WHAT CONSTITUTES TAX EVASION?
On behalf of Law Office Of Scott G. Cerbin, Esq., PLLC posted in federal crimes on Sunday, September 16, 2018.
As a New York taxpayer, you likely have a healthy respect for the Internal Revenue Service, if not an actual fear of this all-powerful governmental entity. You likely also do everything possible to make sure you file your taxes every year by April 15 and pay whatever taxes you owe.
Whether you compute your own taxes or hire a company to prepare them for you, however, you probably occasionally worry about what will happen if you or your tax preparer makes a mistake. Will the IRS charge you with tax evasion? As FindLaw explains, the answer is “no.” Tax evasion applies only to deliberate attempts you make to understate your income or overstate your deductions – and rests on the government’s ability to prove it.
Tax evasion examples
While numerous tax evasion examples exist, a mere calculation error is not one of them. Rather, the most common examples of tax evasion include the following:
Deliberately destroying your financial records
Concealing your income sources and amounts
Overstating your deductions
Filing a false tax return
Refusing to file your income tax return(s)
Holding assets in someone else’s name
Criminal conviction penalties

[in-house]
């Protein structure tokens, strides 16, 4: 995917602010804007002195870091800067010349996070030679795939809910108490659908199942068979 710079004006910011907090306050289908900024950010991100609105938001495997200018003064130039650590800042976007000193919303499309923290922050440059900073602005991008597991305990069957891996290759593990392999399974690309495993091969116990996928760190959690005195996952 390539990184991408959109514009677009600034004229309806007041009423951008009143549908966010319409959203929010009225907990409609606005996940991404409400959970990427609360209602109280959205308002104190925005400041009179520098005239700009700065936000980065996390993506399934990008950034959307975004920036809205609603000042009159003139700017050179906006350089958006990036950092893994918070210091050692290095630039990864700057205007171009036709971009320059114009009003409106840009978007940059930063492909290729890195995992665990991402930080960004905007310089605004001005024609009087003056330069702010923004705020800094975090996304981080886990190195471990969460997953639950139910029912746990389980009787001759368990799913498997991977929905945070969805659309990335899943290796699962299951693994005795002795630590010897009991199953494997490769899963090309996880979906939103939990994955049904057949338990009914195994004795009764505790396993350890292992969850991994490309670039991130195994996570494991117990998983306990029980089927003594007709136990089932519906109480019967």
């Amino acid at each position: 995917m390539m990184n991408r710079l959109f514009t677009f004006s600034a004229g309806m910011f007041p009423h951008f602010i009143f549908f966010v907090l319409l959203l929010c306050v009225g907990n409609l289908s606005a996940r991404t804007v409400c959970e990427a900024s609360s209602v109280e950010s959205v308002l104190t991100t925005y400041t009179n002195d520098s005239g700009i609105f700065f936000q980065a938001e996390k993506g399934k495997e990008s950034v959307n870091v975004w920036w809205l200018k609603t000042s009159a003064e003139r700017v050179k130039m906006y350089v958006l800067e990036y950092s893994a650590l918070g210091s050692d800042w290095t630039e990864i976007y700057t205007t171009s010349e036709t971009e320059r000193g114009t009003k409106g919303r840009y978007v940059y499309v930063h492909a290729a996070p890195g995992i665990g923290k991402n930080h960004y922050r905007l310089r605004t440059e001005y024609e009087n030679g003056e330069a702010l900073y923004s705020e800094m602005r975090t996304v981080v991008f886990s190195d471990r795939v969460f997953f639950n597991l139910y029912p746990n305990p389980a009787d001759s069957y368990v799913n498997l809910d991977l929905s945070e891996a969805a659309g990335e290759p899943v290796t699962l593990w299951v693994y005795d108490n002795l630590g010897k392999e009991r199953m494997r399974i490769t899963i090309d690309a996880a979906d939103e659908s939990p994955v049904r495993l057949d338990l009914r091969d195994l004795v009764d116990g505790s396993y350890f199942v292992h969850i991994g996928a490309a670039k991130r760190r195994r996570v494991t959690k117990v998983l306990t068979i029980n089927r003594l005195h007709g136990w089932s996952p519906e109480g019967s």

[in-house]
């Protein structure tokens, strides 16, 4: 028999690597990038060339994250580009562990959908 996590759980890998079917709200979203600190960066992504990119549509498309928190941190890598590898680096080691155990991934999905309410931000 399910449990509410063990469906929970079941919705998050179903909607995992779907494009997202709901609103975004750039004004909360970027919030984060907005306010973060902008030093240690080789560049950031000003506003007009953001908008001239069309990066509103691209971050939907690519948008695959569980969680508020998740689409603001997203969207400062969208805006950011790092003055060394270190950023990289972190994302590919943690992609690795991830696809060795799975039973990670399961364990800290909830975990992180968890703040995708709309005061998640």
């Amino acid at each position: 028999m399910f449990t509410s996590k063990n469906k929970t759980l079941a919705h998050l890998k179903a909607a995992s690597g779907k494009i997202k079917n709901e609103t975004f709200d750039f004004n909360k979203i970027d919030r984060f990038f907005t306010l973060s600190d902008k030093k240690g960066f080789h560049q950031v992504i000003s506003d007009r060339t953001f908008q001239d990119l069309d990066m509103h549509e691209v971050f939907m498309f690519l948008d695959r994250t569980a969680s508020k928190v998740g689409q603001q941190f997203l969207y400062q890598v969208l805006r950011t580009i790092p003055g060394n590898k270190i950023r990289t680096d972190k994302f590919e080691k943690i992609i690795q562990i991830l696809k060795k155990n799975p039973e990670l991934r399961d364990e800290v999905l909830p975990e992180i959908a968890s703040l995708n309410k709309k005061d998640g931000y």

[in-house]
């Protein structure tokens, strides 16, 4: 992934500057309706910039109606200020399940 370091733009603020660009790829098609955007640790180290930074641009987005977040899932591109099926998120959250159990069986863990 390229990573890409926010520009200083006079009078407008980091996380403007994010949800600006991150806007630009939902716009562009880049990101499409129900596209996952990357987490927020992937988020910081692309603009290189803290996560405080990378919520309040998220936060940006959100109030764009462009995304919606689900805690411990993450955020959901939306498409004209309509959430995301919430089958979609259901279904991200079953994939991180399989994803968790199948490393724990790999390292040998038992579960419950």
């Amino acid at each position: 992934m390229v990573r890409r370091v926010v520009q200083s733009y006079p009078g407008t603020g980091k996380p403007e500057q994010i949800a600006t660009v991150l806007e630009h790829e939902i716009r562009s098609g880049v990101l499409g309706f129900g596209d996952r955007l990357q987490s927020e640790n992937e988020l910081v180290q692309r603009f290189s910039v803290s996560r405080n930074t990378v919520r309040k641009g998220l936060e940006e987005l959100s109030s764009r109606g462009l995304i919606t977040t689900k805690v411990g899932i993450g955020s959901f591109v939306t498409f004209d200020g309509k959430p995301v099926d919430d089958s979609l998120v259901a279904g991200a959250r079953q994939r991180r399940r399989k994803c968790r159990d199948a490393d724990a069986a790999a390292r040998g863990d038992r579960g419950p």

Should the IRS file criminal tax evasion charges against you, this is a serious matter indeed. Keep in mind, however, that the IRS carries the burden of proving beyond a reasonable doubt that you did indeed deliberately seek to evade paying the taxes you owed. Nevertheless, should it be successful in proving its allegations, a tax evasion conviction carries substantial penalties, including the following:
As many as 12 months in federal prison and no more than a $100,000 fine for each year you did not file a tax return
As many as three years in federal prison and a maximum $100,000 fine for filing a fraudulent return
As many as five years in federal prison and a maximum $100,000 fine for concealing or misrepresenting your financial information
As many as three years in federal prison and a maximum $250,000 fine for failing to pay your taxes
It goes without saying that engaging in tax evasion schemes is, at best, highly risky. In addition, the IRS is under no statute of limitations should it wish to sue you civilly for tax evasion. While you cannot go to jail for losing a civil tax evasion suit, the IRS can virtually bankrupt you by demanding back tax amounts, penalties and fees should it prevail. This is educational information only and not intended to provide legal advice.